Polish prudential regulations compare relatively well with western standards, thanks to efforts to bring domestic laws in line with European Union (EU) requirements, particularly in capital adequacy and consolidation rules for banking groups, according to Fitch Ratings. In its report, entitled Polish Prudential Regulations, Fitch says EU accession and new ownership structures have been the main drivers of the regulatory changes as they have required the Polish central bank – Narodowy Bank Polski – to co-operate more closely with its European counterparts. Polish Accounting Standards have been modified to bring them closer in line with International Accounting Standards (following coordinated efforts between auditors, bank regulators and the Ministry of Finance) so as to make consolidated reporting more transparent. Loan classification rules were changed in January 2004, with amendments to bring them closer in line with current western European standards. Prior to these changes, weaknesses in the prudential framework had been highlighted by macroeconomic developments in 2001/2002, which showed up the inadequacies of the credit classification and provisioning criteria in preventing large losses when entities fail.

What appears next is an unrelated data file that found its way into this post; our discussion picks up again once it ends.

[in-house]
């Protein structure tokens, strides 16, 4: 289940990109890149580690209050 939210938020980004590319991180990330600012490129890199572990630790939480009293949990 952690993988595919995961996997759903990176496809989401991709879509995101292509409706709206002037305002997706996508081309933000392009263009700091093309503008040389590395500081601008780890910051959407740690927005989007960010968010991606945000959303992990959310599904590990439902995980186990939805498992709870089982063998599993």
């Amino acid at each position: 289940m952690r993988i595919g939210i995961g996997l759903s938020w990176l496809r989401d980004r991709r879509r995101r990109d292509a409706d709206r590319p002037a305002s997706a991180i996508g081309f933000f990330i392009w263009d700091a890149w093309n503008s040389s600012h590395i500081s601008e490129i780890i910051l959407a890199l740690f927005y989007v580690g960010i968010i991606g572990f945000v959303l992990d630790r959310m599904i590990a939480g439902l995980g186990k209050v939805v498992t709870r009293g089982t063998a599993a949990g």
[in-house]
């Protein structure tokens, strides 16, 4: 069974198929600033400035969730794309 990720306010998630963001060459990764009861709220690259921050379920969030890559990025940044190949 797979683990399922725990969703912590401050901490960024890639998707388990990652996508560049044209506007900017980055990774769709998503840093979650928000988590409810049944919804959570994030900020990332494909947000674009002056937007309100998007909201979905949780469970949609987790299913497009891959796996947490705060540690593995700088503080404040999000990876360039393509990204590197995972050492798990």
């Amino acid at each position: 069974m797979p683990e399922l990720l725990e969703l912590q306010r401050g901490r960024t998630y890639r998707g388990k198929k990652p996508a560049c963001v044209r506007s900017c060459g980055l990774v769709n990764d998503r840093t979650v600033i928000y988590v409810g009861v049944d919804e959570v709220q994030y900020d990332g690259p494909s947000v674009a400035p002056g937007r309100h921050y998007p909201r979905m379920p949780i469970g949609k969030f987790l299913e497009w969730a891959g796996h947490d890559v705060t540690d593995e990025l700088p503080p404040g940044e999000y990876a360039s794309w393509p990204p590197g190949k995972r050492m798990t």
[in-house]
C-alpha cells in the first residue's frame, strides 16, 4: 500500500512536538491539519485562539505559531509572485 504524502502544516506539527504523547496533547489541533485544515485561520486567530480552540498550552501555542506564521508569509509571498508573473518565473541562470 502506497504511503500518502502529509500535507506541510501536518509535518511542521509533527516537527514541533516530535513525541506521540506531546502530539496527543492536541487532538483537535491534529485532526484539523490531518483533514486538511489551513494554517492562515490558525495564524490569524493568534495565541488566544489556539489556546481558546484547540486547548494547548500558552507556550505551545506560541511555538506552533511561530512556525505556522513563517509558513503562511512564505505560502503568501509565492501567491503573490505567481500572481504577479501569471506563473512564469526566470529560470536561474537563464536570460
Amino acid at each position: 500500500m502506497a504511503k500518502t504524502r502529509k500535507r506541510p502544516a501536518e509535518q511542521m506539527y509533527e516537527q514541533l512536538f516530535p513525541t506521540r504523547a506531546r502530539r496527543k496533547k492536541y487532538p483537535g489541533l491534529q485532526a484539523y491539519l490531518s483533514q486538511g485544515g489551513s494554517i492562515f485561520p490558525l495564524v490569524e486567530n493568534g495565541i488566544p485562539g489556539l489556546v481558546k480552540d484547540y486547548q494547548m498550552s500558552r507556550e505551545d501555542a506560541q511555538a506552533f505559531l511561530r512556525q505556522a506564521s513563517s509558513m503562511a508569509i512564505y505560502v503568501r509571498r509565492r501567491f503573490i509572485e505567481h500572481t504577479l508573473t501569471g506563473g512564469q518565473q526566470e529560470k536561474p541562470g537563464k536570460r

The annual BNP Paribas Cash Management University kicked off on Thursday morning with treasury professionals congregating in Paris from across Europe.
APIs may be a solution to MT940 challenges, says Karen Fagan, treasury operation manager, for British television company, ITV.
Kicking off the first day of the Singapore Fintech Festival, issues with cryptocurrencies were addressed by MIT media labs director, Joi Ito, and panels of technology leaders discussed how they’re using data analytics.
Sibos 2017 day two highlights: Brexit and banking, and why ‘data is the new oil’ in financial services
How nation first politics can impact global financial organisations It’s clear that data and regulation are the two key topics that are ... read more